NICHE DOUBTS. Chris-Craft and Paramount have a more ambitious goal, though. By yoking Siegel's six powerful independent stations to Paramount's Star Trek franchise, the companies hope to construct a full-blown network. They have signed up 41 stations to receive an initial two nights of prime-time programming. United Paramount won't look much like CBS or even Fox in its first few years. But industry sources say Chris-Craft and Paramount expect the network to be available in 85% of the nation's television households by its January launch.
For now, Chris-Craft and Paraamount seem to have the edge in their race with the Warner network. While WB claims it has affiliates that cover more than 70% of the country, industry executives say Warner is counting WGN, a superstation it picked up through its alliance with Tribune Co. Subtract WGN, these executives say, and WB's reach is still under 40%. Neither of the two networks are releasing current figures on coverage or number of affiliates. Observers say United Paramount has succeeded by offering independent stations compensation in return for carrying its programs. Time Warner, by contrast, is asking prospective affiliates to pay for the privilege of being a part of the WB Network.
Salhany may further bolster United Paramount. At Fox, she earned a reputation for cultivating warm relationships with affiliates. "Lucie's salesmanship is vital," says John Tinker, a media analyst at Furman Selz, "because stations can preempt the Paramount network shows."
Still, few experts are sanguine about the prospects of either network. Richard Kurlander, director of programming at ad-sales representative Petry Television Inc., points out that Fox had 90% coverage when it started. With Chris-Craft's New York and Los Angeles stations, United Paramount is well represented in big markets, but Kurlander says its lineup is far weaker in small markets. He also questions whether Chris-Craft and Paramount will be able to stamp a distinctive identity on the network. "What's the niche?" asks Kurlander. "And how do you find a fifth and sixth niche?" Salhany has indicated that United Paramount will go after young, male viewers, much as Fox does now.
ROVING EYES? Even if Chris-Craft can clear those hurdles, it has to contend with a turbulent media landscape--and that could alter its agenda or that of its partner. Some observers expect Viacom to pursue CBS or NBC, which are both unofficially for sale, if its proposed merger with Blockbuster goes through. Viacom insists that it is fully committed to the network: "We're very mptimistic about its prospects," says Viacom CEO Frank J. Biondi Jr. But that doesn't preclude Viacom from looking at other networks, say sources close to the company.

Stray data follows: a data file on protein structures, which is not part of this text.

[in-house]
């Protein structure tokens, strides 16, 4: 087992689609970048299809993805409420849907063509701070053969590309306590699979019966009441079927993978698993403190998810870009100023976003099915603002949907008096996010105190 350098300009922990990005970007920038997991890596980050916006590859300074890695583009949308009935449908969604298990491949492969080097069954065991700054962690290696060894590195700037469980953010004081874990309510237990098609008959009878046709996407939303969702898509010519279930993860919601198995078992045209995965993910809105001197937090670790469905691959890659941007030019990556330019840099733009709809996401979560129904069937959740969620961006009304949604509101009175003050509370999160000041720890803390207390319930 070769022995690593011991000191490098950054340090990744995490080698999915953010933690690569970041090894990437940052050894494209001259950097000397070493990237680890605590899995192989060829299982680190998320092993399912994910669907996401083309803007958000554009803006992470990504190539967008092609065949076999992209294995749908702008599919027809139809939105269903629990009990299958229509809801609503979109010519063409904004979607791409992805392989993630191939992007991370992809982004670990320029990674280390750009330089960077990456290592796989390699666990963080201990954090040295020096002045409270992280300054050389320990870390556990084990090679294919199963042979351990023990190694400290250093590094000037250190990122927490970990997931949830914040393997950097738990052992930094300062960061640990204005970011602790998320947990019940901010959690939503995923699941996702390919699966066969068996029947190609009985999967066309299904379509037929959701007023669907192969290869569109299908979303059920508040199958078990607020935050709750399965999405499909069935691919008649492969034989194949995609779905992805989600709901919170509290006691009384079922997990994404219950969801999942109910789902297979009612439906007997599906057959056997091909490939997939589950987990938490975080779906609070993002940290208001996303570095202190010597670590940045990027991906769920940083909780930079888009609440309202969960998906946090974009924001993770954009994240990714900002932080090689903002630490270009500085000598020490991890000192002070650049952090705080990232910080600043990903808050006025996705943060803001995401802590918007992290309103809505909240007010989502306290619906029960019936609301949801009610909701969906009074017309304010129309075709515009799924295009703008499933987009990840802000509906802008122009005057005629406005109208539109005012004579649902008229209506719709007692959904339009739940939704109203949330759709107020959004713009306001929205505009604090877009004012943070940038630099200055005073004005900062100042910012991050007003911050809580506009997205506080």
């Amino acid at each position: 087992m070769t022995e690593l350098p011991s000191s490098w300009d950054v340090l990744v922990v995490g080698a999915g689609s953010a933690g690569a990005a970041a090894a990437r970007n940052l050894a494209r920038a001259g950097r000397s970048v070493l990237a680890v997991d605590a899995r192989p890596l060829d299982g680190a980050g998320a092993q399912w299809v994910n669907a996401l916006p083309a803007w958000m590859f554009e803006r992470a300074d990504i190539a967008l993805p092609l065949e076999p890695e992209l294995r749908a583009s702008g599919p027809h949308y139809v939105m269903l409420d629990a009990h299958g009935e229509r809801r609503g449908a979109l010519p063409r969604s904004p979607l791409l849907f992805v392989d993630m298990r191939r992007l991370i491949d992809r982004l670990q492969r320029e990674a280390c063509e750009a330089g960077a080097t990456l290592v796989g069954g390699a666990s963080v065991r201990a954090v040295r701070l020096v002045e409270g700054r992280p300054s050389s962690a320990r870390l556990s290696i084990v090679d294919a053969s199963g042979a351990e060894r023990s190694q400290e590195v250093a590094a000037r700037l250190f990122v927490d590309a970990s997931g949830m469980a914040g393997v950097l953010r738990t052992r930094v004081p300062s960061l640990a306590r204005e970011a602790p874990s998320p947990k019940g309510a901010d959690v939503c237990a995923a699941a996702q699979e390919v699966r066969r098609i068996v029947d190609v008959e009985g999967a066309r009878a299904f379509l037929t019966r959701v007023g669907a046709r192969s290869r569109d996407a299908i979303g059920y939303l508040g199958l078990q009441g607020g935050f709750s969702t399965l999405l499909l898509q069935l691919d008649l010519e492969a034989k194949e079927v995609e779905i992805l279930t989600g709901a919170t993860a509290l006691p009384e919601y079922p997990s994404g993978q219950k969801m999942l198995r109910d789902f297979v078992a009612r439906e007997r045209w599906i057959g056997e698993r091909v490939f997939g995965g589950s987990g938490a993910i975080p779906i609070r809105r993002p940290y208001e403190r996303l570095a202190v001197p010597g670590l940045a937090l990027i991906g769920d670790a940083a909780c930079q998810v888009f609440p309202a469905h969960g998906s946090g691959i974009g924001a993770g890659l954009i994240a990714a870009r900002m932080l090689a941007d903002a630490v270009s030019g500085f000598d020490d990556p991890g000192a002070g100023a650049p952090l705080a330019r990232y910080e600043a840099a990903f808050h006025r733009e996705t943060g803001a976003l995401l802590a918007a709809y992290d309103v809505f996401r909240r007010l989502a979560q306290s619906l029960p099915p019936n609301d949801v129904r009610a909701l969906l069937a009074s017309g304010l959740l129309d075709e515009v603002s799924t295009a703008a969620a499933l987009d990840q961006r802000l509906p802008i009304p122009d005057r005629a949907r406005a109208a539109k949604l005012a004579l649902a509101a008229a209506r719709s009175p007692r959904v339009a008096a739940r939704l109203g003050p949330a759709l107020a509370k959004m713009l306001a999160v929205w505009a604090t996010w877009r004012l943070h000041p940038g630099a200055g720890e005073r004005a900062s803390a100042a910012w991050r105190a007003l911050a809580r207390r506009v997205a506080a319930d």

For that matter, Chris-Craft has kept its options open. Several months ago, Siegel explored a joint venture with Sony Corp. to buy a network, according to investment bankers familiar with the discussions. With $1.5 billion in cash and marketable securities on its balance sheet and no debt, Chris-Craft has the muscle to do a sizable deal. The company has also shared in the general revival of TV: Its net income tripled in the first half of 1994, to $28.3 million, on revenue of $228 million.
Given Siegel's tight-fisted reputation, few media executives would be surprised if Chris-Craft completely sat out the current wave of dealmaking. Then again, he's already following in the footsteps of a confirmed wheeler-dealer: Rupert Murdoch. Just don't tell Siegel he's anything like Steve Ross.
CHRIS-CRAFT, STEM TO STERN
Key holdings and investments of Chris-Craft Industries
INDEPENDENT TV STATIONS WWOR (Secaucus, N.J.), KCOP (Los Angeles), KPTV (Portland, Ore.), KMSP (Minneapolis), KBHK (San Francisco),
NETWORK AFFILIATES KTVX (Salt Lake City, ABC), KMOL (San Antonio, NBC)
TV NETWORK Has pledged at least $150 million to build a fifth network, starting in 1995
BALANCE SHEET Has $1.5 billion in cash and marketable securities, primarily from its sale of preferred stock in Time Warner
DATA: COMPANY REPORTSMark Landler in New York, with Ronald Grover in Los Angeles